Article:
Christmas or Xmas?
Some years ago when I was working on my children’s school council, one of the communications volunteers received a complaint from some parents after a brief communication went out asking for volunteers for a “Xmas” event. The complaint? That the use of Xmas was “taking the Christ out of Christmas.” In fact, in recent years, there seems to have been some backlash in North America over the use of Xmas as a shortened version for Christmas, claiming that the use of the abbreviation is an attempt to secularize Christmas.
Tradition and History
On the contrary, the use of X for Christ has a long and rich Christian tradition. The Greek letter X (chi) has been used as an abbreviation for Christ for over a thousand years, derived from the the first two letters of the word Christ in Greek (Χριστός), chi (X) and rho (ρ or R). The Chi-Rho symbol is evident in the earliest Christian inscriptions, such as those on tombs in the Catacombs, and was even taken up by the Roman emperor Constantine (AD 306–337) for his standard. This symbol is still used in churches today.
The use of X alone as an abbreviation for the Latin form Christus is evident in medieval manuscripts, produced at a time when materials were expensive and abbreviations necessary to ease scribes’ work of writing out lengthy texts completely by hand. Even with the arrival of the printing press, the abbreviation was maintained, for typesetting was still tedious and expensive. The abbreviation X continued on even to modern printing, with the Catholic Church itself using this abbreviation to save cost and space in its publications.
Within an English context, we know that Samuel Taylor Coleridge used the abbreviation Xmas in an 1801 letter, although it seems that an earlier attestation of its form appears in a letter written by King Edward VI in 1551 (Xtemmas, with a titulus over the X).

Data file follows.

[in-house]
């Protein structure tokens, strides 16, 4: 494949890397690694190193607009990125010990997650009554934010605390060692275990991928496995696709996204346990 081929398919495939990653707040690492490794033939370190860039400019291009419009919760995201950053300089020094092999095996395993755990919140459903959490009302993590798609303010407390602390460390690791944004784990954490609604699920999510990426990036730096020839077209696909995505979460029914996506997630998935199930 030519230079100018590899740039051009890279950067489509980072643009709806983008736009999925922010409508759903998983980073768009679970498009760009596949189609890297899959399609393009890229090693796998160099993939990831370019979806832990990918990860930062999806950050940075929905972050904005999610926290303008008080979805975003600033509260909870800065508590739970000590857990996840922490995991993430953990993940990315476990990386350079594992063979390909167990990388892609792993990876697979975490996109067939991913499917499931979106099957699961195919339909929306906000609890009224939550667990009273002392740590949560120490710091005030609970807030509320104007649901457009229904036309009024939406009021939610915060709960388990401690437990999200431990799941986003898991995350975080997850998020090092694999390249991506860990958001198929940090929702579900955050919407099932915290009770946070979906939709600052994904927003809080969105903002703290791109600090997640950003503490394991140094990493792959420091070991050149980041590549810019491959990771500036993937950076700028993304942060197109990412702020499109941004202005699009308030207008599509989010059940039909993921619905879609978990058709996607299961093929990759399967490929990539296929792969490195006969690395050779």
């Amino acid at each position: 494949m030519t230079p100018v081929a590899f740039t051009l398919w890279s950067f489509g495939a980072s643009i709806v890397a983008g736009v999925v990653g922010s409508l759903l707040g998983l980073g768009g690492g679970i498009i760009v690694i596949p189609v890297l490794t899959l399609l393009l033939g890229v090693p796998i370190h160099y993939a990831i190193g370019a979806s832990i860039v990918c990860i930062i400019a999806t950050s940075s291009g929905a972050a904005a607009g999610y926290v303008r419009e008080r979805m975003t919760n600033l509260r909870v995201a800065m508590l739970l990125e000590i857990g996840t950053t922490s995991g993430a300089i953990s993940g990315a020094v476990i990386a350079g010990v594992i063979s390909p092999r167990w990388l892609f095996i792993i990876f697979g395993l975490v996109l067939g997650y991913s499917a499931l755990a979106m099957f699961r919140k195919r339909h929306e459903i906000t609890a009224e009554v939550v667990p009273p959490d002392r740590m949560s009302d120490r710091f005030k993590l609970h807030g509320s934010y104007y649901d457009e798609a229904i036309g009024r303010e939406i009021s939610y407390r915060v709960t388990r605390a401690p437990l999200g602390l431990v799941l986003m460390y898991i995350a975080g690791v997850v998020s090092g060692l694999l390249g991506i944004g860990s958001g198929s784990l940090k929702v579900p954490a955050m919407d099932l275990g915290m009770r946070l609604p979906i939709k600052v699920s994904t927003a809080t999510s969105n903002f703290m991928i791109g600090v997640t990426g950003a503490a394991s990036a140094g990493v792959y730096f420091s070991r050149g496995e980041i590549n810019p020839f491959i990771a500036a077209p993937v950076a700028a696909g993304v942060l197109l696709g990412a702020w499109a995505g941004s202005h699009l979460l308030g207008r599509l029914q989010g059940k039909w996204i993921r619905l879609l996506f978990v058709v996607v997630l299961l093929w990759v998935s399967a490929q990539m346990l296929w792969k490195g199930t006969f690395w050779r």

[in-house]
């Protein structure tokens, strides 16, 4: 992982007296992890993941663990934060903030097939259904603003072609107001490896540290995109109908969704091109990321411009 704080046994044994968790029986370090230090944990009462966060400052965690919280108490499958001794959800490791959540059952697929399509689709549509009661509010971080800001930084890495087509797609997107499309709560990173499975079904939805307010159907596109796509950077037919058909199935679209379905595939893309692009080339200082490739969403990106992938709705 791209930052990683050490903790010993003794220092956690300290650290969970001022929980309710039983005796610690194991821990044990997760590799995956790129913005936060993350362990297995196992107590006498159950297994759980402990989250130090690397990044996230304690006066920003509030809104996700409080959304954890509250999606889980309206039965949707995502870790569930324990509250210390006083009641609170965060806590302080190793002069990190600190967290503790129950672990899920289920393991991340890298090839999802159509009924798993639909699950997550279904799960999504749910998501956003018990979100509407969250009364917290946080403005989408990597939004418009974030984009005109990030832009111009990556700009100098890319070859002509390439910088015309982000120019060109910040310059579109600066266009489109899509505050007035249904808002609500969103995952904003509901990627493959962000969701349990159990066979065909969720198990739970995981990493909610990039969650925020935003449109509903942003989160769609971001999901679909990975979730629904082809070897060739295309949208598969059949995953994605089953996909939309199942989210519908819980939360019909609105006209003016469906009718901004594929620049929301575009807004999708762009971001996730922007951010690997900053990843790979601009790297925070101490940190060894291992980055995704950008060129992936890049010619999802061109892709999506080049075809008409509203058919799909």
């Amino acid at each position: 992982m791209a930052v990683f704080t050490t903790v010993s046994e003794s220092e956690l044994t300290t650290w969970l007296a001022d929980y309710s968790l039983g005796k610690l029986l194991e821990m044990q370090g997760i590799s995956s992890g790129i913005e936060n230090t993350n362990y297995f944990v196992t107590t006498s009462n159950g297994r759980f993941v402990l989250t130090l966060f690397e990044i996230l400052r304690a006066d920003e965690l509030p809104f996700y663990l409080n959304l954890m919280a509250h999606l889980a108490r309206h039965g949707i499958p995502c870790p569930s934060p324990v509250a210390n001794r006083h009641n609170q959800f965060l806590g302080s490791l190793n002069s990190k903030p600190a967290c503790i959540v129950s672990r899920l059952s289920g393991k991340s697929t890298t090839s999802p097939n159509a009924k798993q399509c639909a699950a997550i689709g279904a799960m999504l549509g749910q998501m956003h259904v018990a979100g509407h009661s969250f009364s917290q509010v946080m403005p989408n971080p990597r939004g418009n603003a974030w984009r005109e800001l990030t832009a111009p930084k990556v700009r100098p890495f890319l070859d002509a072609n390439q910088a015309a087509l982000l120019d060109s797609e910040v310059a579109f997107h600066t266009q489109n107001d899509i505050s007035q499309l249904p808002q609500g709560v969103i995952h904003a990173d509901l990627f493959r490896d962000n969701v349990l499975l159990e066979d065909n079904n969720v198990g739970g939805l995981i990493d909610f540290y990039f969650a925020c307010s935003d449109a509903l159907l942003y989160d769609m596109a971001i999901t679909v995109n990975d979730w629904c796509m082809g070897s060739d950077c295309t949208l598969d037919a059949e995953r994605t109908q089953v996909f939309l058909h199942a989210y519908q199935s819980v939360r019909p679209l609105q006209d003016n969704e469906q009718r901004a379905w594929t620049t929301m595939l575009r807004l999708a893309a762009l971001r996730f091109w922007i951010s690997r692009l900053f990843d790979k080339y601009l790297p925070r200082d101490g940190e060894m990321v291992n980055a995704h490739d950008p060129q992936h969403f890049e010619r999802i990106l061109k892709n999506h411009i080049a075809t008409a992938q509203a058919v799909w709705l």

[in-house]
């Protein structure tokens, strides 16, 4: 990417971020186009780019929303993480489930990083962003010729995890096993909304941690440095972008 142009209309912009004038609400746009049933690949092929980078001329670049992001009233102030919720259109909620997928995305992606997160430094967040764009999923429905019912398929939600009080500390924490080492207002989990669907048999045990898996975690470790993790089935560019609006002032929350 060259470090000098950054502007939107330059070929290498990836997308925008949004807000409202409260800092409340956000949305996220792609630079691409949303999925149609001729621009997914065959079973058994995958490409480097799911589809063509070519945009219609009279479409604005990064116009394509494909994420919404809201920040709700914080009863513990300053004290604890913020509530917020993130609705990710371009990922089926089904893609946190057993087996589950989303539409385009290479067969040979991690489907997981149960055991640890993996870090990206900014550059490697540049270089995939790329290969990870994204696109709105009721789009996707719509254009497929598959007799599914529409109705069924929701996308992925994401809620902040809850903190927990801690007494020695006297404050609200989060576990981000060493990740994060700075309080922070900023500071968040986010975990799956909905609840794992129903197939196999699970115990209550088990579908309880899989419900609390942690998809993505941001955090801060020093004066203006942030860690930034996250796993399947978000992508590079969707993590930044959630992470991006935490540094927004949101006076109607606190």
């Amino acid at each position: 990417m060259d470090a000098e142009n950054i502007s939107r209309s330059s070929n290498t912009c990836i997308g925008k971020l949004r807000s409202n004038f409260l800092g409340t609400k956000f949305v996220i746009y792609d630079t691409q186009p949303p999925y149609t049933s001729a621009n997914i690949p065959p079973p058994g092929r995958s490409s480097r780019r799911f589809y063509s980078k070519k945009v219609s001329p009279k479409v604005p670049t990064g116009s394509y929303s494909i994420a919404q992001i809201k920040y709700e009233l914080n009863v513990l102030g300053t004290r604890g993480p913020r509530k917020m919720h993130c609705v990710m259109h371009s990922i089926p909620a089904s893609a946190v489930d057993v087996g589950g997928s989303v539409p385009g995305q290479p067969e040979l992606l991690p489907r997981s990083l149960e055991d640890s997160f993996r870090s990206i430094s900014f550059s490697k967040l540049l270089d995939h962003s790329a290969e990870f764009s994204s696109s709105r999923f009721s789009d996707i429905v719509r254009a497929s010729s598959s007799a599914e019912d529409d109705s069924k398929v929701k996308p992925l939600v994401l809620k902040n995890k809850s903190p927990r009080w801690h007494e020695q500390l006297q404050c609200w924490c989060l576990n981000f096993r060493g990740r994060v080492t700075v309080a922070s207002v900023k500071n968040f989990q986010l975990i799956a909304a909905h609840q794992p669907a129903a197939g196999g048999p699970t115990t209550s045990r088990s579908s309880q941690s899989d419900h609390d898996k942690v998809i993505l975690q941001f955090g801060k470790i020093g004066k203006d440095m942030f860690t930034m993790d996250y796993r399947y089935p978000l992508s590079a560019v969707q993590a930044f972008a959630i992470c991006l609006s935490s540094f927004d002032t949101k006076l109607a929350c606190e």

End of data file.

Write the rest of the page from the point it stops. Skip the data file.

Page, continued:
Should You Use Xmas?
As with any abbreviation, the context of your writing matters. If you are preparing a formal text, such as a scholarly work for publication or perhaps a policy document, then you may want to avoid such abbreviation in your main text and, in this case, use Christmas. However, using the abbreviation Xmas is acceptable, in my opinion, for any informal writing (personal communications, emails, memos, social media), where you are pressed for space or time.
So, as you are making your lists and sending your holiday greetings this time of year, if you choose to go ahead and use this common abbreviation in your informal writing, know that you are in good company. Because, if X for Christus was good enough for medieval and incunabula Bibles, and modern Church materials, it should be okay for your emails. Christ is very much in Xmas, a term that does not signify disrespect or omission but rather draws on a long-standing tradition of religious and textual use. If you celebrate this Christian holiday, I wish you a Merry X/Christmas—whichever you prefer!
I am Carla DeSantis, and welcome to my blog! I love language and words and books, and have turned this love into a business, helping others to perfect their written message.